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Management of Abortion
Caesarean Section Procedure
Treatment Of Female Sexual Problems
Termination Of Pregnancy Procedure
Treatment Of Pregnancy Problems
Well Woman Healthcheck
Treatment Of Female Sexual Problems
Treatment Of Medical Diseases In Pregnancy
Treatment Of Menstrual Problems
Intra-Uterine Insemination (IUI) Treatment
Medical Termination Of Pregnancy (Mtp) Procedure
Gynecology Laparoscopy Procedures
Pap Smear Procedure
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Garlic can do wonders to your libido. Garlic has always been seen as a miracle herb that heals body organs. It normalizes the blood flow especially towards the penis. Many ancient civilizations have used garlic to increase and heal the sexuality. I have personally tried garlic and can vouch for its powers. It is not only good for vitality and little jhony it is also great for your general health.
How to Use:
You can eat three to four garlic cloves daily for a if you are having difficulty getting an erection. You can cut that down to three times a week after a month. that is if you start feeling better down there. you can also use grated garlic in your meat to get the desired result but raw garlic cloves work much better. Your breath will be awful but I am sure your partner won’t complain after your performance in bed.
I am 24 f married. Had unprotected intercourse on my 23rd & 24th day of my period with 29 days as average cycle. And I doubt some semen has got in. I am adviced not to conceive for two years nor consume pills to control birth as I have ovarian cancer. Any possibility of getting pregnant?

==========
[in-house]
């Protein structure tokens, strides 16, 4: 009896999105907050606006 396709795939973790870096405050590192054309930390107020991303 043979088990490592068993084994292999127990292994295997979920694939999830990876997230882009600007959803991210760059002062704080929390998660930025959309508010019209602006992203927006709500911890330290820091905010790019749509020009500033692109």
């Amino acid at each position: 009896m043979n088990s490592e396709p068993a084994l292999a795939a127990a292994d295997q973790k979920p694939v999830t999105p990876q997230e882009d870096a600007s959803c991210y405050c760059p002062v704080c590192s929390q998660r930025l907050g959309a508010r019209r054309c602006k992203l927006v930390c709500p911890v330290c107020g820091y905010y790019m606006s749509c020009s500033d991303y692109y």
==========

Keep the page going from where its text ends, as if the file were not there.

Gastroesophageal reflux disease, or GERD, as it is commonly known is a digestive disorder that is caused primarily due to intestinal distress. GERD is caused in the muscle that lies between the oesophagus and the stomach, when the acid produced in the stomach starts to flow backwards. For patients suffering from GERD, the acids flow back into the oesophagus instead of the stomach, causing symptoms like severe heartburn, chest pain and nausea, among others.
So what does one do to deal with GERD? Here's a brief list:
- Control weight: Being overweight and obese are two of the most important factors that contribute to discomfort in GERD patients. Working towards a healthier weight is a sure shot way of dealing with this ailment.
- Avoid alcohol and smoking: The LES or the muscle ring that can be found between the stomach and the oesophagus relaxes with the intake of alcohol or with smoking, which prevents it from closing, in order to stop the stomach's juices from reaching the oesophagus. So, giving up both substances would be a good idea if you are a GERD patient.
- Go gluten free: Adopting a gluten free diet can help you cut ingredients, including grains and dairy products that contain more protein than what your digestive tract can handle.
- Other dietary measures: In order to handle GERD effectively, you will need to remove or reduce chocolate, fatty food, spicy food, and even oily and fried food from your diet. You may need the help of food with extra fibre, like fruit, so that food can pass through the digestive tract faster.
- Smaller and well timed meals: Eating meals regularly and dividing them into smaller meals that can be digested quickly and more efficiently is one of the best ways of dealing with GERD to prevent the onset of backward flowing stomach acids.
- Exercise: Ensuring that you do not take a nap or lie down right after a meal and doing exercise everyday will also help in doing away with the uncomfortable and painful symptoms of this disease.
Making lifestyle changes is one of the best ways to deal with GERD. Yet, it would be best to see a doctor regarding severe cases where the symptoms do not abate and medication may be required.
Hey. I am a 26 years old female. Got married 2 years back. Now I want to conceive Can you please tell me more something about pregnancy.